Full Text Available Background. The study presents the experience with epidural analgesia (EPA for pain relief in Izola General Hospital from 2003 to 2006, the differences of labour between epidural analgesia and without it and the parturients’ satisfaction. Methods. A retrospective observational study was performed. Data were compared between 214 parturients with EPA matched by 214 parturients without. The control parturient was the equiipara with a term birth and the cephalic presentation of fetus that delivered just before the parturient of the EPA group. Maternal age, labor length, rate of oxitocin use, instrumental deliveries and cesarean sections, Apgar scores and birthweights were compared. The questionnaire was used to estimate the pain in 62 parturients. Results. In GH Izola in 214 parturients (10 % EPA was applied for labour pain relief in the period from July 2003 till December 2006. In the EPA group there was a statistically significance compared with the control group: higher parturients’ mean age (30.5 vs 28.7 y.o.; p < 0.0005, longer labour length (278 vs 222 min; p < 0.0005, higher oxitocin use rate (93.4 % vs 72.9 %; p < 0.0001 and higher instrumental delivery rate (vacuum extraction 14 % vs 1.9 %; p < 0.0001. The cesarean section rates were equal in both groups. Despite the higher instrumental delivery rate and the longer labour length in the EPA group there were no worse perinatal outcomes, neither was statisticaly significant difference in Apgar scores compared with the control group. The mean intensity of pain was highest before the EPA application (VAS 7, lowest during the transition stage (VAS 1.5 and some higher during the second phase (VAS 2.7. Most of parturients in the EPA group were satisfied; 92 % of them evaluated the EPA as good or very good. Conclusions. EPA is a very effective method for pain control during labor. The parturients’ satisfaction with this pain control method is appropriate. Despite the higher instrumental

  4. The effect of Hegu acupoint stimulation in dental acupuncture analgesia

    Directory of Open Access Journals (Sweden)

    Fransiskus Andrianto

    2007-03-01

    Full Text Available In daily life, dental treatments are often related with oral pain sensation which needs anesthesia procedures. Sometimes local anesthetics can not be used because patients have hypersensitive reaction or systemic diseases which may lead to complications. Stimulating acupoint, such as Hegu activates hypothalamus and pituitary gland to release endogenous opioid peptide substances that reduce pain sensitivity. The aim of the study was to determine Hegu acupoint stimulation effect on the pain sensitivity reduction in maxillary central incisor gingiva. The laboratory experimental research was conducted on 12 healthy male Wistar rats (3 months old, weights 150–200 grams. All rat samples received the same treatments and adapted within 1 month. The research was done in pre and post test control group design. 40-Volt electro-stimulation was done once on the maxillary central incisor gingiva prior to the bilateral Hegu acupoint stimulation, then followed by 3 times electro-stimulation with 3 minutes intervals. The pain scores were obtained based on the samples’ contraction in each electro-stimulation. The responses were categorized into 5 pain scores and statistically analyzed using Wilcoxon Test. The results showed that Hegu acupoint stimulation lowered the pain scores significantly (p < 0.05. Hegu acupoint stimulation could reduce the pain sensitivity in maxillary central incisor gingiva. Therefore, the use of acupuncture analgesia in dental pain management can be considered in the future.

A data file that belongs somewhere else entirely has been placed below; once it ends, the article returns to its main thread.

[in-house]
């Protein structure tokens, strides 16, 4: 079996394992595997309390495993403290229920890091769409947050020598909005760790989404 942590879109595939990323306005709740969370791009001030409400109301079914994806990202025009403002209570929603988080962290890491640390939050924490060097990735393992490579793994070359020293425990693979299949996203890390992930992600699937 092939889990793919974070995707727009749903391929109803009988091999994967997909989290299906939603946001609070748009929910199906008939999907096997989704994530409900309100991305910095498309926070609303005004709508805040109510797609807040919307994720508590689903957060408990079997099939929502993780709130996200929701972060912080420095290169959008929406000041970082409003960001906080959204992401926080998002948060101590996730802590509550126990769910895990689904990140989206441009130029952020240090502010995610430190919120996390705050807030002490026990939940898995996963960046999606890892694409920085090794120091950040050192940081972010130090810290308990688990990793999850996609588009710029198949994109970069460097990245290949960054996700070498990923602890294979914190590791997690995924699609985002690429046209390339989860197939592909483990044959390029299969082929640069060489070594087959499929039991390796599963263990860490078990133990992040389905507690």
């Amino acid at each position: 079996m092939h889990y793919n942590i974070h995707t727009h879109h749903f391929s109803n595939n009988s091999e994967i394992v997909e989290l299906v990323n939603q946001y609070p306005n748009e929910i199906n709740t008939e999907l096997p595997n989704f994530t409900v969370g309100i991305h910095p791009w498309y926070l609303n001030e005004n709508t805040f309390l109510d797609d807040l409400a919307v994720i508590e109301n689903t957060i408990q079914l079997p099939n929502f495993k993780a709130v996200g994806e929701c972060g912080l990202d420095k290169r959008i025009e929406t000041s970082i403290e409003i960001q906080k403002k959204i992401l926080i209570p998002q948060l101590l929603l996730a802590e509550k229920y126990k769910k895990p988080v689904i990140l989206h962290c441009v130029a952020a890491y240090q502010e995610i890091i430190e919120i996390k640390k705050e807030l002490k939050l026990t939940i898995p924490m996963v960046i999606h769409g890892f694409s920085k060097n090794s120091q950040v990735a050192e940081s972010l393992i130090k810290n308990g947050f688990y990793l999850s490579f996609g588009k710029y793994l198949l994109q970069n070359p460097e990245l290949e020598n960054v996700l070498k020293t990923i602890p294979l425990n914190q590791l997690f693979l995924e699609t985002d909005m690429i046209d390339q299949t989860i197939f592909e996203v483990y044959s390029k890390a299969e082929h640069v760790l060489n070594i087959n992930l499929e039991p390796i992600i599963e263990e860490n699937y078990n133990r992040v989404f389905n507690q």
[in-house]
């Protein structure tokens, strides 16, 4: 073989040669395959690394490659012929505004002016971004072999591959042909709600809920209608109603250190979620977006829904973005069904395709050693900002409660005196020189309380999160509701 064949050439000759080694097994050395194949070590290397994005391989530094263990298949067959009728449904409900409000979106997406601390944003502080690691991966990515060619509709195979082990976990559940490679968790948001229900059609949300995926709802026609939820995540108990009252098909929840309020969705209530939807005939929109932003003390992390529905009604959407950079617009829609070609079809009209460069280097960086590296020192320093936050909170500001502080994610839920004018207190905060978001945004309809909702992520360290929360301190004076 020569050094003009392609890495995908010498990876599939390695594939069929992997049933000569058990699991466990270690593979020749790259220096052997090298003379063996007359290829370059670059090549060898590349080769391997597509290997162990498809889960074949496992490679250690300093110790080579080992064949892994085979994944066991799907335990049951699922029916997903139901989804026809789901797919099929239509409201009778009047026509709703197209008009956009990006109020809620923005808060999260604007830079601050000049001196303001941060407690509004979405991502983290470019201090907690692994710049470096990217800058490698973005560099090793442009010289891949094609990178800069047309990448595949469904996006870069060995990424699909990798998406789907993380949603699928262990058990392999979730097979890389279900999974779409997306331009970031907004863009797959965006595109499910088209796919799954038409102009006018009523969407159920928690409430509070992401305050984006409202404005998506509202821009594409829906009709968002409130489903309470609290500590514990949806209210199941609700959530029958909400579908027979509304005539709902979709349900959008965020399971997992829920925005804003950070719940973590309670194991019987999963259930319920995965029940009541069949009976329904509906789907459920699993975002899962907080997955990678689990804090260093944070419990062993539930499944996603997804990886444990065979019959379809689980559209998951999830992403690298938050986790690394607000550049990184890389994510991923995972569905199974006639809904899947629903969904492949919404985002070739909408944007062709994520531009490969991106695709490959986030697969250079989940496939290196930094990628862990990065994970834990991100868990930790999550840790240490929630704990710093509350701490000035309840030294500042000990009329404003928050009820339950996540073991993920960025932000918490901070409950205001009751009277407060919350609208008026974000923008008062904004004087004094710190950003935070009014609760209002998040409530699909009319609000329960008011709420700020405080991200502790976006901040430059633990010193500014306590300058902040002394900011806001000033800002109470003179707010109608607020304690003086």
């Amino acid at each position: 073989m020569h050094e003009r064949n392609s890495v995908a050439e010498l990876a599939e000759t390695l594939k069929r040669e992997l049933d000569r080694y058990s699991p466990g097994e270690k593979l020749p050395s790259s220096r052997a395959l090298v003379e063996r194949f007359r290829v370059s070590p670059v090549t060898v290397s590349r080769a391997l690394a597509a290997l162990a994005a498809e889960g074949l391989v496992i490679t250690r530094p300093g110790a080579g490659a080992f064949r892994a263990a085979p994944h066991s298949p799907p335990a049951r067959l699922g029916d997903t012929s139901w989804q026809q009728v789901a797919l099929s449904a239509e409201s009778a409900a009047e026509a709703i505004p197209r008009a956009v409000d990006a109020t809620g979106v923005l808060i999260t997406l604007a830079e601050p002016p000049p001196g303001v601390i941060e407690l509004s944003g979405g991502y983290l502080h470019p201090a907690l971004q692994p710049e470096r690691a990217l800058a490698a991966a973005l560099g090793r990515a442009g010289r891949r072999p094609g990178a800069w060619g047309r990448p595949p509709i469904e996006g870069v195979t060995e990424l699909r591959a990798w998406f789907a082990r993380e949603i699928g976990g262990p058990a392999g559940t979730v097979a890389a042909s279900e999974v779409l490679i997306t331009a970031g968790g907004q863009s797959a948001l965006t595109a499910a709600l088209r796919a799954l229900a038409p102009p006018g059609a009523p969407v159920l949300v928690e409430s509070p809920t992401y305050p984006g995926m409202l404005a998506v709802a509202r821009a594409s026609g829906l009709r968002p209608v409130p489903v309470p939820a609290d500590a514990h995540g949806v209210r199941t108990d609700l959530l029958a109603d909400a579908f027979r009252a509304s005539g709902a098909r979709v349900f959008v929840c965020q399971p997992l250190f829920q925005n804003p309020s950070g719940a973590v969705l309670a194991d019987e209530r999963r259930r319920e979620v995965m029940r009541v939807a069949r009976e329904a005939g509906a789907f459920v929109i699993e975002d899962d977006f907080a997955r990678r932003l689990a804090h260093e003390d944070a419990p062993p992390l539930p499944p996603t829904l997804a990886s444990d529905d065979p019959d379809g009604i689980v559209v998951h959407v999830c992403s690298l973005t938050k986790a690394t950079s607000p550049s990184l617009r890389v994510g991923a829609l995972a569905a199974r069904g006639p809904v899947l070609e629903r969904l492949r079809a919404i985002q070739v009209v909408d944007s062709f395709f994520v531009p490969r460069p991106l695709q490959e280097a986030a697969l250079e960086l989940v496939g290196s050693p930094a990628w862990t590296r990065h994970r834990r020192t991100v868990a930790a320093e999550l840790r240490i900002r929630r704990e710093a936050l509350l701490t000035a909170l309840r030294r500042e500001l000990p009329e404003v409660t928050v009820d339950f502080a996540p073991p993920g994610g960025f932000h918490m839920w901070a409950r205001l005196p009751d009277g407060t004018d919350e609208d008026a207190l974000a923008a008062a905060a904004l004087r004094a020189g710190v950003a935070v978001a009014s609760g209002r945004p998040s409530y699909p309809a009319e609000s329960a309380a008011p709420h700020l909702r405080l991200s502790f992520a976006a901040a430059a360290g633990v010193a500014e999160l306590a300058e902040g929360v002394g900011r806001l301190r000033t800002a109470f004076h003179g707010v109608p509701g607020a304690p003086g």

5. Efficacy of Acute Pain Control Protocol in Triage Department on Analgesics Administration Time and Patients' Satisfaction

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    Seyedhossein Seyyedhoseini Davaraani

    2014-07-01

    Full Text Available Objective: Current study was conducted to develop a pain control protocol by Morphine Sulfate (MS Suppository in triage ward with the main primary outcomes of first analgesic administration time, patients' satisfaction and also the changes in pain intensity. Methods: In this randomized clinical trial, 318 consecutive patients attending to an academic tertiary health care center in Tehran, Iran in 2011 and 2012 were enrolled. The patients were randomly assigned to receive either routine pain control by emergency medicine residents in emergency department (n=132 or pain control protocol in triage level by nurses (n=186. Those with pain in control group were treated with conventional pain control program and those in intervention group with pain intensities higher than four were treated with suppository stat 10 mg dose of MS administered by nurses in triage ward. Results: The mean change in pain intensity was significantly (P<0.0001 higher in intervention group (4.2 versus 0.2 and the first analgesic administration time was significantly different between groups (P<0.05 being less in the intervention group (43.1 versus 4.6. Also the patients' satisfaction was significantly higher in the intervention group (P<0.0001. No drug adverse effects were seen. Conclusions: Totally, according to the obtained results, it may be concluded that acute pain control protocol in triage department by suppository of MS would result in reduced analgesics administration time and higher patients' satisfaction.   Keywords: Analgesia; Emergency Department; Pain Control